The setting is as magnificent as they come in the English county game, the square being overlooked by the imposing late-Victorian buildings of the college and St Luke's Church. During the two festival matches, a canvas fence encloses the ground, with many marquees and tents erected around the boundary. The college gymnasium, with its twin steeples, doubles as a pavilion and provides changing rooms.
The ground, renowned for its pronounced slope, is linked with some of the great names of cricket history. In 1876 W G Grace made an unbeaten triple century against Yorkshire and the following year he took 17 wickets against Nottinghamshire. In 1928, Walter Hammond performed one of the game's more remarkable all-round feats, scoring a century in each innings against Surrey as well as holding 10 catches in the match, the world record for a fielder other than the wicketkeeper.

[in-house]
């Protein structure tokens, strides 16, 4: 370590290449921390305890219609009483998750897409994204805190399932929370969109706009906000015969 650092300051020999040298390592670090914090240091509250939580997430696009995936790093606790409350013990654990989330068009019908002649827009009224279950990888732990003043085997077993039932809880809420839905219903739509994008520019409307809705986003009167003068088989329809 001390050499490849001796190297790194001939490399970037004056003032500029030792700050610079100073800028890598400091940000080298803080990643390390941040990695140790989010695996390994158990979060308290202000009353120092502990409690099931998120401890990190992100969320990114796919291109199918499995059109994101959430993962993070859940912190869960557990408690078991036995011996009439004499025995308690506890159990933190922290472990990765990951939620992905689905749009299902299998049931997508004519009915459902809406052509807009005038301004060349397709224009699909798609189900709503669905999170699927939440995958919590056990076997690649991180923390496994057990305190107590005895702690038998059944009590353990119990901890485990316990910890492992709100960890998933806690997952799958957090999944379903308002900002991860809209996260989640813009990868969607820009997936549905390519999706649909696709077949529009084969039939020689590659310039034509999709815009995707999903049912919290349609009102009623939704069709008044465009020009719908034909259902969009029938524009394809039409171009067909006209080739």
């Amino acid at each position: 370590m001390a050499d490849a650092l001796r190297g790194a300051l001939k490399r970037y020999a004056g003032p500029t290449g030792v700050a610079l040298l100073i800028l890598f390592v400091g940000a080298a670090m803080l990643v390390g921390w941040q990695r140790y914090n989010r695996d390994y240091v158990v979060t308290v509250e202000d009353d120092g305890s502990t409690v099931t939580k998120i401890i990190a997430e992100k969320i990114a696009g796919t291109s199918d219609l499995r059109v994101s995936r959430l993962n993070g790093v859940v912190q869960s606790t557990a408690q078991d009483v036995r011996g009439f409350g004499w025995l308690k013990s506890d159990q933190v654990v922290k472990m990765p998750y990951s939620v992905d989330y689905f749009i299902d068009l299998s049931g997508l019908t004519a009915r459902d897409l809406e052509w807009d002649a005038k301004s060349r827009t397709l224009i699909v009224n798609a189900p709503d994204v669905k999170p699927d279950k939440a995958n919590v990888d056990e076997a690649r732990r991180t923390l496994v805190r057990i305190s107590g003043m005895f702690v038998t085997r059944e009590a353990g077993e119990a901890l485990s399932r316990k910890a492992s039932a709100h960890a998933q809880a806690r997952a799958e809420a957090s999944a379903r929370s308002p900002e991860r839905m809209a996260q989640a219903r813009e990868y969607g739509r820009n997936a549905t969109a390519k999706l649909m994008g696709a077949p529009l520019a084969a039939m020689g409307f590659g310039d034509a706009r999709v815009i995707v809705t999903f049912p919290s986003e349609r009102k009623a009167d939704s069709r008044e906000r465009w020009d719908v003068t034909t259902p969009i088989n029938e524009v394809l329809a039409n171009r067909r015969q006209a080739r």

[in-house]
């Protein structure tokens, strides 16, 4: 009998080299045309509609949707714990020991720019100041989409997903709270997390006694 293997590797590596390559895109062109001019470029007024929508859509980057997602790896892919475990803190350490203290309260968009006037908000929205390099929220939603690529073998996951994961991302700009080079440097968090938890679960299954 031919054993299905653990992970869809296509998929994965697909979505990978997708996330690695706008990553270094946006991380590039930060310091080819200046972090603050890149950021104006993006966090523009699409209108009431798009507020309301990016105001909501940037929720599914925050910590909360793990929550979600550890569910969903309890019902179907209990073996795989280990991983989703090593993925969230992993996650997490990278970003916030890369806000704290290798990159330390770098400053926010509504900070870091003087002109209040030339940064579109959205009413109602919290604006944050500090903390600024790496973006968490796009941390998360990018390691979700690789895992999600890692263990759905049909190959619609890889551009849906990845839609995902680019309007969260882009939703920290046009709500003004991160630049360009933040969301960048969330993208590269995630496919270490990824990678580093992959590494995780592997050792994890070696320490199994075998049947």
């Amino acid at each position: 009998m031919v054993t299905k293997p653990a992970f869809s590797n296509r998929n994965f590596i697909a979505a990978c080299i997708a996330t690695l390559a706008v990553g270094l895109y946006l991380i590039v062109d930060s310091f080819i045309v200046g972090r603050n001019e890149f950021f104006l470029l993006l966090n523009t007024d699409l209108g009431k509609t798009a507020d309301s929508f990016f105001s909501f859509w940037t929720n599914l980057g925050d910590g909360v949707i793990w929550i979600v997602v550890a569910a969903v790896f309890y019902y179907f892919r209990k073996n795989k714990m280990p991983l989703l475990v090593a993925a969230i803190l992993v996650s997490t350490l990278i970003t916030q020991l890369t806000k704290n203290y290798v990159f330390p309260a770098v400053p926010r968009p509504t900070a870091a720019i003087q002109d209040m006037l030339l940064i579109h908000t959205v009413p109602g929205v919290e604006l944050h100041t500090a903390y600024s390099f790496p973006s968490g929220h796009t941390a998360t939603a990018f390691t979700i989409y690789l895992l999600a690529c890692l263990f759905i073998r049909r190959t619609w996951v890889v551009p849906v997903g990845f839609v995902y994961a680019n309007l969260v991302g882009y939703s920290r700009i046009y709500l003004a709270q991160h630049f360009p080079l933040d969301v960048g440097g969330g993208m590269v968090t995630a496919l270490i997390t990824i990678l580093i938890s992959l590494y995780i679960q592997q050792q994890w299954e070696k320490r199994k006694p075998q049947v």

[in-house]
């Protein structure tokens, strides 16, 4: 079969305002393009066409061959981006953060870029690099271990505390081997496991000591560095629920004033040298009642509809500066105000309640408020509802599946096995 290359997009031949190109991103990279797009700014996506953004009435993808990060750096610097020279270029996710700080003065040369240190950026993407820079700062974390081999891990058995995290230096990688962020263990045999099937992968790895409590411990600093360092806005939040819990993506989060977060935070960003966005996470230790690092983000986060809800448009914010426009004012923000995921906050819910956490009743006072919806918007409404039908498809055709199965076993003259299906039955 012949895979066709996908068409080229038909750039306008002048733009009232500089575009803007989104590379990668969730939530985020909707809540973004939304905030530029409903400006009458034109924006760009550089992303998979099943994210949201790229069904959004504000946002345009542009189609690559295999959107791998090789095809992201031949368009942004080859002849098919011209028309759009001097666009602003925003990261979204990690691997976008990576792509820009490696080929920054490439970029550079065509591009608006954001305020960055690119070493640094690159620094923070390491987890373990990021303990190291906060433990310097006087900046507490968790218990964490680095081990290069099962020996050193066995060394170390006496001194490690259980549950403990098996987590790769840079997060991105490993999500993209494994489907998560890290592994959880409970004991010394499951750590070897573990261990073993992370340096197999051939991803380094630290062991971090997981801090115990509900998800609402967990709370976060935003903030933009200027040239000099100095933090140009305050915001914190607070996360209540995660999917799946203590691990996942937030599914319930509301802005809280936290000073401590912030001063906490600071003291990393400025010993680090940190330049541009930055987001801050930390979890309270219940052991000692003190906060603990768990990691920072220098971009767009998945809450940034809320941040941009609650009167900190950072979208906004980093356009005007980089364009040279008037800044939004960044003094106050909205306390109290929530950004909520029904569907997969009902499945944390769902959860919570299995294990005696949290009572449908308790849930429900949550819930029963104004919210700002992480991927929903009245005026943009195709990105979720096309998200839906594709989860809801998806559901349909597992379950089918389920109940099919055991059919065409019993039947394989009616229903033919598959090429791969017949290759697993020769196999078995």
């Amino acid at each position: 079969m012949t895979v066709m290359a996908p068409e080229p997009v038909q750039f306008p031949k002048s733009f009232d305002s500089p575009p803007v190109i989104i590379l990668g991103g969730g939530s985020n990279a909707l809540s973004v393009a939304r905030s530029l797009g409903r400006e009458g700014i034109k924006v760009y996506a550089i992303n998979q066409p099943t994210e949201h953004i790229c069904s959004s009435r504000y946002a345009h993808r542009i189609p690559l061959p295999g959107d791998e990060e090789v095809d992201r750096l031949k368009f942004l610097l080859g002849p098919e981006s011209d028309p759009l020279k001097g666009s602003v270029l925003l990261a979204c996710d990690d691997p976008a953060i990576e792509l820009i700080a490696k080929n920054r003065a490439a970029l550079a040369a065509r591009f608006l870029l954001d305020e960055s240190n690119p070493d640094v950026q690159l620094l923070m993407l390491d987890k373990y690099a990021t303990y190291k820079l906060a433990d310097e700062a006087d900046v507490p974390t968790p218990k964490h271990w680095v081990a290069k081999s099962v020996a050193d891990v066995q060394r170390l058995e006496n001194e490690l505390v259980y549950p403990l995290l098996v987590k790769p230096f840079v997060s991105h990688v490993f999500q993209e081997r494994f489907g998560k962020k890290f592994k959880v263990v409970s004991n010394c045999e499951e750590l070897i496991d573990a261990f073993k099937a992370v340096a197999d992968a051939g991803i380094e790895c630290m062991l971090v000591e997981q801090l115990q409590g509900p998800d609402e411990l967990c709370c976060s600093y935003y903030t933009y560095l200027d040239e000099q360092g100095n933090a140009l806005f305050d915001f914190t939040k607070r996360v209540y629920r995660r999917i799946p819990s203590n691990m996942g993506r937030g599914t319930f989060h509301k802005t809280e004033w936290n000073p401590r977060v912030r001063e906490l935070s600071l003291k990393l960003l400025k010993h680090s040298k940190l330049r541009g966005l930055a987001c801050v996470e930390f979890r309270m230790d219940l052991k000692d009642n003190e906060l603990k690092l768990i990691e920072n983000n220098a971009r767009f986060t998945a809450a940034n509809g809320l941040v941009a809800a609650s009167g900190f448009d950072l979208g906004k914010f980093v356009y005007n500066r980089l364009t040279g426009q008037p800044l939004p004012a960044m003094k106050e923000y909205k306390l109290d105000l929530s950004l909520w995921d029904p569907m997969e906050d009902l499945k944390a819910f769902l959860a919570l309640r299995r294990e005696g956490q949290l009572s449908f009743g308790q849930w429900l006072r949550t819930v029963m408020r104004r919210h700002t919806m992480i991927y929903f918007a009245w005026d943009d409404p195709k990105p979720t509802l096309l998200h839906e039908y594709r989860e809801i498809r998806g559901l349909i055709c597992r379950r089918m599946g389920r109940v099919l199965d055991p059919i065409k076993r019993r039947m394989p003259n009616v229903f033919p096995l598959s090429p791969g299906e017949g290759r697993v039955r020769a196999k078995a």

In the last few years it has tended to be a lucky ground for Gloucestershire. Last year, they were beaten by Leicestershire after being dismissed for just 71 in the first innings, but the following week they amassed 569 in defeating Warwickshire by an innings, Matthew Windows making 184 and Andrew Symonds 127.
The 1995 festival was a good one for seamer Mike Smith, who returned 5-68 as Lancashire were bowled out for 117 and took 7-70 against Essex a week later, helping Gloucestershire to a second victory. This year's visitors are Derbyshire, starting on Wednesday, followed by Durham on 23 July.
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